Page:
70 Years in War and Conflict, What Future for Israel?
The Zionist state began in 2018 to act with exaggerated pride as if about to achieve the “final victory” in the century-old confrontation. This arrogance would not have been possible without the Trump administration which competes as rightist with the rightist government of Benjamin Netanyahu. The latter exploited all the great gifts offered by Washington, which made Israeli insolence the most prominent in most of the issues and dealings, not only with the Palestinians, or the Arabs, but with some respectful heavy weight countries as well.
According to the israeli Peace Now movement, there has been a marked rise in the colonialist movement in the occupied Palestinian territories since Trump took office. Not only that, a meeting was held in Tel Aviv, under the auspices of the government, to establish a new Israeli organization called the “Coalition for the Golan Heights”, aimed at advancing international recognition of Israeli sovereignty over the occupied Syrian Golan Heights. “Right now, it is more appropriate to work with President Trump’s administration, Israel’s friend, to cancel the possibility of a demand to us to withdraw from the Golan Heights,” said the initiator of the meeting, Tzvi Hauser, the Israeli government secretary between 2009 and 2013. He added “with the civil war in Syria close to resolution, the superpowers will seek compromises, and there is fear that Israel will be asked to contribute to this goal by withdrawing from the Golan Heights.”
On the other hand, and together with the increased efforts to delegitimize Israel mainly through the calls of the international movement (BDS) to boycott Israel, some Israeli officials warned that the year 2018 would see the start of an investigation by the Hague International Criminal Court into complaints filed years ago about the war on the Gaza Strip and the continued construction of Jewish colonies. Moreover, the Israeli National Security Council meeting with the members of the Knesset Foreign Affairs and Defense Committee, have warned that the right-wing Zionist practices are no longer hidden. Israel persists with its crimes, confident of its absurd and astounding impunity, thanks to President Trump’s administration.
Along different level, leftist writer Kobi Niv wrote saying “seventy years of the Israeli state in the relationship between the Ashkenazi and the Sephardim, while we, Jews, are all brothers, in blood and arms, what hope can we have one day for a prospective future to reach a real dialogue, not only to talk about peace and equality, with our brothers and the sons of our country, the Palestinians? Without accepting them, we will live here forever on the edge of the sword until we become victims and devastation befalls us.” Daring writer Gideon Levy said:”Maybe the Israeli insolence has not reached an end. Maybe the good comes from evil and Israel will realize that it cannot control and cannot even live forever only on the edge of the sword, nor on its advanced planes. The doctrine, which says that everything can be solved by force, must be resolved through force, above all by force, always by force and only by force, is broken.” He sarcastically concluded: “insolence pays off!”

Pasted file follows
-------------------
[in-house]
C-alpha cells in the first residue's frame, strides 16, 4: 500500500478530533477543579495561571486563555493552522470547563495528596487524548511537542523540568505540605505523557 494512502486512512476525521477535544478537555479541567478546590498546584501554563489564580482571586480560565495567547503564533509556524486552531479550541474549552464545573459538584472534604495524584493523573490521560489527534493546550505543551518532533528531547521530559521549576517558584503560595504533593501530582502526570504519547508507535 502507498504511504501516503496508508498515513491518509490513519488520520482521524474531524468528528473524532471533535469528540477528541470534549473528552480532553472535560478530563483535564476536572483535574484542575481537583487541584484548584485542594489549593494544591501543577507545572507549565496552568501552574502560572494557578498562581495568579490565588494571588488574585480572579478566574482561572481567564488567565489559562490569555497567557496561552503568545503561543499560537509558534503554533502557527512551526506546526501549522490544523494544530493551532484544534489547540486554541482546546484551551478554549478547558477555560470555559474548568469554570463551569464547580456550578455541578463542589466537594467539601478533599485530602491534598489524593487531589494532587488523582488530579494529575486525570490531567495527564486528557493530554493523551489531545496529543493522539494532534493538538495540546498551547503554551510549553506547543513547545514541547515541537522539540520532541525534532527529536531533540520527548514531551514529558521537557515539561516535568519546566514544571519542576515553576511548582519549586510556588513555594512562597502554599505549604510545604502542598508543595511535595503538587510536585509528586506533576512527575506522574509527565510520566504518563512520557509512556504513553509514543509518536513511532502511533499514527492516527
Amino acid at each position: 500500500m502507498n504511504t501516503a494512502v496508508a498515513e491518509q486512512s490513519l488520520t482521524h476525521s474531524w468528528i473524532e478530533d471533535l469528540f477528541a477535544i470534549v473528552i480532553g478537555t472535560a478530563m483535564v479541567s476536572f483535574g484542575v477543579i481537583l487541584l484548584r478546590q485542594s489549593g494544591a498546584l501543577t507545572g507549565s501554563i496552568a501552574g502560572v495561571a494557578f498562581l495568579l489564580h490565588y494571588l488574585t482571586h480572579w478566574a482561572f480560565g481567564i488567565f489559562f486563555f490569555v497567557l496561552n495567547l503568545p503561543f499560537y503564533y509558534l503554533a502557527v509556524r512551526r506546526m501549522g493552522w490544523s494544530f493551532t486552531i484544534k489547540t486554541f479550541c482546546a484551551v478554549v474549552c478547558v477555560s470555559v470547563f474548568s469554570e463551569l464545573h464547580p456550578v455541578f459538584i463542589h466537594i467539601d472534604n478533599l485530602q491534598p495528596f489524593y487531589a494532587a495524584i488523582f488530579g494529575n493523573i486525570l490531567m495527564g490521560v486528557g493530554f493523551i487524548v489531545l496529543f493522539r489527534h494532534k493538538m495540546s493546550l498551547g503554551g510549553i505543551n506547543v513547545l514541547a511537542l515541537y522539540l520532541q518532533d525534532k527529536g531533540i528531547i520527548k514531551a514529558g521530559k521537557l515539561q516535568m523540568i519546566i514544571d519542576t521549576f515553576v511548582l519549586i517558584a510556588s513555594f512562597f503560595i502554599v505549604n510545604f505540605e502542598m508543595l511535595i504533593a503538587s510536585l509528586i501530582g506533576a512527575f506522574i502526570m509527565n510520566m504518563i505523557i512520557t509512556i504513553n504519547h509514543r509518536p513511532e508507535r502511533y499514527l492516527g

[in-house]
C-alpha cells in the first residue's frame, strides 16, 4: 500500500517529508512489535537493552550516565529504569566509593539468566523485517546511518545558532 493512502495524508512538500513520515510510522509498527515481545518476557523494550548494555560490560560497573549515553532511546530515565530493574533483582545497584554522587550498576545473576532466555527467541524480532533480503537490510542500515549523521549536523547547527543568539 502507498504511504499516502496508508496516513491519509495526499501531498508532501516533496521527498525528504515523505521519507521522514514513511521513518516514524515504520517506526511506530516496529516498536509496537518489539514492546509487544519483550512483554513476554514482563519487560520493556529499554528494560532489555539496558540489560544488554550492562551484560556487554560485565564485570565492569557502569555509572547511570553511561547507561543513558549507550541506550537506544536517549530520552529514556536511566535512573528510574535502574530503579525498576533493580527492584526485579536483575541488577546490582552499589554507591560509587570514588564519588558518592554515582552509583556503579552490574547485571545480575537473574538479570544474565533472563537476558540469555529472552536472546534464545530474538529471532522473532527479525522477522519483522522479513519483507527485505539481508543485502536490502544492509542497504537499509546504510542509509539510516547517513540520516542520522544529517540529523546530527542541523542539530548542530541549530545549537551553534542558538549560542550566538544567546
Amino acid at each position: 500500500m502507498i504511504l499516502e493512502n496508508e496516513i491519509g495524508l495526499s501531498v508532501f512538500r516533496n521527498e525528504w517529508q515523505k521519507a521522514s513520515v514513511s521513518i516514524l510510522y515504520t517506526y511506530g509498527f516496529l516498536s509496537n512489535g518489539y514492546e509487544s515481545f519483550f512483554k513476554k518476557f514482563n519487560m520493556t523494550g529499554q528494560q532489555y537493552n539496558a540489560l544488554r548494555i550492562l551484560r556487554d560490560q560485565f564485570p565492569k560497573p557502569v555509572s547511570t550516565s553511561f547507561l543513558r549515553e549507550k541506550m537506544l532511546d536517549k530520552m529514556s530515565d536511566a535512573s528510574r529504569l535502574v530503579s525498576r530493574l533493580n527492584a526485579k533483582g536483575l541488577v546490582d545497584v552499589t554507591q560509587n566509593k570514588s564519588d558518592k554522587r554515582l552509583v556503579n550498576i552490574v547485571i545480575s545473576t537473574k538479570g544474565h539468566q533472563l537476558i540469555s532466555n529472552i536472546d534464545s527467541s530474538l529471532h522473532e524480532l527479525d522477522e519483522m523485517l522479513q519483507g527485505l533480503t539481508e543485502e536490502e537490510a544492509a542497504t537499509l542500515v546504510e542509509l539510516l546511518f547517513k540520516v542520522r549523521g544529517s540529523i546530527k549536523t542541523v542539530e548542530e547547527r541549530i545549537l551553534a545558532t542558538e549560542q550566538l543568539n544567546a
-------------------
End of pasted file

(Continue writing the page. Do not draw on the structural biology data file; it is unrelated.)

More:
What is more striking is the fact that the Zionist state (which today enjoys a broad margin of movement not available to any other country in the world and consequently commits crimes without consideration or punishment or even a look at the unknown future) has roused fears of former heads of the intelligence agency (Mossad) about the future of the Zionist state, as well as extreme fear of the direction towards which Israel is heading at the beginning of the eighth decade of its existence. On the eve of the 70th “Independence Day (al-Nakba)”, the daily Yedioth Ahronoth published excerpts of a joint interview with six former Mossad chiefs, Zvi Zamir, Danny Yatom, Nahom Admoni, Shabtai Shavit, Aviram Halevi and Tamir Pardo. They spoke about the political stagnation, fear of social divisions and disputes, their concern for the future of the state and concern about the Israeli leadership. They agreed that “Israel is critically ill.” In this respect, Pardot was quoted as saying: “It’s the problem of the core values, of divisions. We need a leadership able to navigate between crises and the right places, unfortunately, that does not exist today.” Zamir was most critical saying “I’m not sure that for the Prime Minister (Benjamin Netanyahu) and the senior officials surrounding him that public interests prevail over their personal interests of more money and more power.” He warned: “We are in a critical medical state. It could be that the country had symptoms when Netanyahu took over, but he has brought it to the grave condition of a malignant disease.” Halevy criticized Netanyahu, saying his “need for headlines and obsession with his public image versus running the country and managing its security matters is problematic.” Admoni said his main concern with Israel today was the “growing rift between Israelis”. He asserted that “the divide between religious and secular populations was worse than it has ever been.” “It just keeps growing” he said. “As intelligence people”, Shavit concluded, “our most important skill is being able to anticipate the future. So I ask myself what kind of country will my grandchildren inherit, and I cannot give an answer to that!!!”